Of course, the exhibition’s centerpiece is the luminous Nighthawks, on loan from the Art Institute of Chicago. The Whitney’s staging is superb; in contrast to the Art Institute’s crowding of the painting into a small section of its American wing, the Whitney is able to showcase a work of such magnitude as it should be seen: occupying a wall unto itself, in the center of the exhibition’s most expansive section. And because this particular show focuses on Hopper’s work process, the two walls flanking Hopper’s masterpiece of urban anomie contain the numerous preliminary sketches that informed the work. These drawings allow us to observe the evolution of Nighthawks from its place in Hopper’s imagination to its tactile reality upon the canvas and in our minds’ eye.
Another significant Hopper motif is voyeurism: the tantalizing possibility of seeing things that we’re really not supposed to be seeing. Hopper, we learn, was an avid cinephile who sought to replicate, through the imperfect medium of pigment, the cinematic “mood of melancholic reverie” that he believed was a constitutive quality of film. He was also fascinated by the way in which the inherent capabilities of film seemed to allow for dialectical voyeurism—that is, how an isolated individual could be the object of others’ gazes while voyeuristically regarding them at the same time. That a cinematic “shot” could more accurately depict reality than could a painterly “shot” did not dissuade Hopper from attempting to capture candid occurrences. On the contrary, it catalyzed him to further hone his painterly praxis, the fruits of which are seen in the melancholic, atmospheric New York Movie (1939).
Hopper’s abiding interest in capturing evanescent moments from everyday life—a transient instant, a fleeting gaze—is as much about the accurate depiction of phenomena as it is about bestowing sacred permanence on the mundane. With the simple implements of paintbrush, pigments, and canvas, an office at night becomes Office at Night (1940) and a gas station along a bucolic country road becomes Gas (1940). And while sacralizing the quotidian is ostensibly a religious concern, it is an artistic one as well. In fact, when it comes to the mundane and the holy, religion and art are not so far apart. Religion eternalizes the ephemeral through ritual: Spring cleaning is transformed into a precious act unto God when endowed with the ascription of “bedikat chametz” (the pre-Passover search for crumbs with the purpose of eradicating any traces of leavened bread). Painters eternalize the ephemeral through art: A late-night cup of coffee in a quiet diner is transfigured into a timeless work when endowed with the beauty of colors on a canvas.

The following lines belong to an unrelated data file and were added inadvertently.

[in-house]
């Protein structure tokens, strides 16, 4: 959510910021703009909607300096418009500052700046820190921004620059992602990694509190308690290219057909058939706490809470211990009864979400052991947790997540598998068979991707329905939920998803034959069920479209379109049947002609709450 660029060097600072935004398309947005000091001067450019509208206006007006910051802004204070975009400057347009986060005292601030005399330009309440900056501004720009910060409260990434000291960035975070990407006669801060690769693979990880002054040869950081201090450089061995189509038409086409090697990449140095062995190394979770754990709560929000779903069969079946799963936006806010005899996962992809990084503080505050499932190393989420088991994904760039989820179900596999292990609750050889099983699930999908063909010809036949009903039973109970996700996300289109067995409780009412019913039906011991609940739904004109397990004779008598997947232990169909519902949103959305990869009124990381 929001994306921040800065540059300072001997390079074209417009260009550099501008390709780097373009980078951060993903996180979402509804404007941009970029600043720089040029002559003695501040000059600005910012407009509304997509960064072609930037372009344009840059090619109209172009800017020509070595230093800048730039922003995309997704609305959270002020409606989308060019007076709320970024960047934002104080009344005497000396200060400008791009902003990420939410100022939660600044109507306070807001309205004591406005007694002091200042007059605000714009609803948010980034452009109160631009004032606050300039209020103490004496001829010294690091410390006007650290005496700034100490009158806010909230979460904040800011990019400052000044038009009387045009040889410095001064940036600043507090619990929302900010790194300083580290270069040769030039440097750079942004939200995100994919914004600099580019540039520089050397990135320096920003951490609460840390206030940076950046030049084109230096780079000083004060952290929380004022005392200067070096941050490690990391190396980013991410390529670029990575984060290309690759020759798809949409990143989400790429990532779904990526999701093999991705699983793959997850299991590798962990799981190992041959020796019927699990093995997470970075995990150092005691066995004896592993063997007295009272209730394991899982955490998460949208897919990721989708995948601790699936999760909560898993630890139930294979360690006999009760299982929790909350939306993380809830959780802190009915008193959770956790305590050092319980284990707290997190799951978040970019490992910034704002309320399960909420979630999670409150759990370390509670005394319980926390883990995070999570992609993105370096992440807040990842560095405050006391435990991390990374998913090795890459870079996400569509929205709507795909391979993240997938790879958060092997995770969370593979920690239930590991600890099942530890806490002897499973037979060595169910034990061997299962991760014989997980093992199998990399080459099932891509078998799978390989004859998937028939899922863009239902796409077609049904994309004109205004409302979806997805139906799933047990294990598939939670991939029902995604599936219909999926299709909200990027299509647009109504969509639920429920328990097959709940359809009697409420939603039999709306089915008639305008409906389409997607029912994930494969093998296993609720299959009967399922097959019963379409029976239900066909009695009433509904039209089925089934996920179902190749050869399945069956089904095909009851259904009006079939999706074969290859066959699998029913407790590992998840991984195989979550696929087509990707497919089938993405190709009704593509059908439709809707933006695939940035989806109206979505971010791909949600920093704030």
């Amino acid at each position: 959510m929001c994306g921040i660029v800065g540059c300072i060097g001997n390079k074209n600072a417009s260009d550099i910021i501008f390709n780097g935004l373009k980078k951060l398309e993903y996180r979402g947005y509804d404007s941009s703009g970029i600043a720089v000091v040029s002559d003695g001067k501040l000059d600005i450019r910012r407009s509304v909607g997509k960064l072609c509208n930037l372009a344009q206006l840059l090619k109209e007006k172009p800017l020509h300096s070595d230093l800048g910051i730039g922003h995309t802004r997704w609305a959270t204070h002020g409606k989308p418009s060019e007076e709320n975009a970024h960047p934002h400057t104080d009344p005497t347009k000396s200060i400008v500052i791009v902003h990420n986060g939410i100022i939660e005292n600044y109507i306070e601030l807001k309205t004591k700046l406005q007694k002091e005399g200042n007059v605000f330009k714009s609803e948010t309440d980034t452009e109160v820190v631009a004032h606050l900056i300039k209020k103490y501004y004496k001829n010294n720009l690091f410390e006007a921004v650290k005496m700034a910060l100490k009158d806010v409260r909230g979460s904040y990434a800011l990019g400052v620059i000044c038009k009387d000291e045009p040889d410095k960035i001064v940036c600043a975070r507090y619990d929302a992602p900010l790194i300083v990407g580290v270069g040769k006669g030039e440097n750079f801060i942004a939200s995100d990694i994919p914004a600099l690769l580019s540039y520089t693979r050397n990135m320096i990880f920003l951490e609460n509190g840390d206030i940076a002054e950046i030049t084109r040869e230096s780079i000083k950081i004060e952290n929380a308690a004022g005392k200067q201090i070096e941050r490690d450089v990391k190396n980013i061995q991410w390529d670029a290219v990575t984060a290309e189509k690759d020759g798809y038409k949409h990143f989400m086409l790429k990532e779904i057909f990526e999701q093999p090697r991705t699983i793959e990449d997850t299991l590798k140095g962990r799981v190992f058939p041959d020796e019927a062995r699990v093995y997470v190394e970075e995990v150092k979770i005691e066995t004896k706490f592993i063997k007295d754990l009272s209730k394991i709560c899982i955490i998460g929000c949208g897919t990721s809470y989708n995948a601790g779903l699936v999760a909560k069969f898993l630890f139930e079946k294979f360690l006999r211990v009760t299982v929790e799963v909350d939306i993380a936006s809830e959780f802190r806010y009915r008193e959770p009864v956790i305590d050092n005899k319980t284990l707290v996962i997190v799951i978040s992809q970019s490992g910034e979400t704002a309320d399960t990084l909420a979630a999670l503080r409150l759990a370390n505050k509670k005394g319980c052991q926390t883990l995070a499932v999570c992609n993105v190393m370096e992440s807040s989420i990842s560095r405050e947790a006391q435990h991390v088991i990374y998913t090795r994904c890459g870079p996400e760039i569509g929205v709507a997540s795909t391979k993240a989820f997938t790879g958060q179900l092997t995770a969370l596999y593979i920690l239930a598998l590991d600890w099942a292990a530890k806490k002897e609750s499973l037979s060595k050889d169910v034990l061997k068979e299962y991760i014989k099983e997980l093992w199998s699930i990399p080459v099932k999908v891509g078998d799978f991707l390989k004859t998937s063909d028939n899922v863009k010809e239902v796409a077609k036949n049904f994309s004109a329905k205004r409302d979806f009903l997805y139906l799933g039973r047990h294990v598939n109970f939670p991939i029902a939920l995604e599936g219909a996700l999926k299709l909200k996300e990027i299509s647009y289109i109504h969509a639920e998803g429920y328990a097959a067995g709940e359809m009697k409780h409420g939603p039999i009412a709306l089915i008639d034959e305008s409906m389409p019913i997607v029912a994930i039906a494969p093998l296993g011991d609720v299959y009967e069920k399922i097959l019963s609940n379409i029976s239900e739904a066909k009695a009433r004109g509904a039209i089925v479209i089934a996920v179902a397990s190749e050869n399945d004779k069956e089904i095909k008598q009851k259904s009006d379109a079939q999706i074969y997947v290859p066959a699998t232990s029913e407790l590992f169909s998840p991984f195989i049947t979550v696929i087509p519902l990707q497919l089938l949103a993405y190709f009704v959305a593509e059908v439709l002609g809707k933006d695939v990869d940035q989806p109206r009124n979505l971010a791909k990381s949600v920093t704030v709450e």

The uniqueness of “Hopper Drawing” is to see that Hopper succeeded in eternalizing the ephemeral through assiduous effort and unstinting devotion to craft. The 20 studies flanking his Nighthawks are testament to Hopper’s unremitting work ethic. The individual components comprising Nighthawks were each sketched separately before Hopper applied color to the main canvas, and viewers can glimpse Hopper’s keen eye for detail: In one sketch, the salt shaker is carefully rendered and given a color. The studies and sketches that accompany nearly every major painting here further illuminate Hopper’s meticulous preparatory work.
“Hopper Drawing” is a paean to the beauty and holiness of any season’s days, whether in summer or winter, and it is a fitting testament to the artistic triumphs of Edward Hopper.
Daniel Ross Goodman is a lawyer and rabbinical student in New York.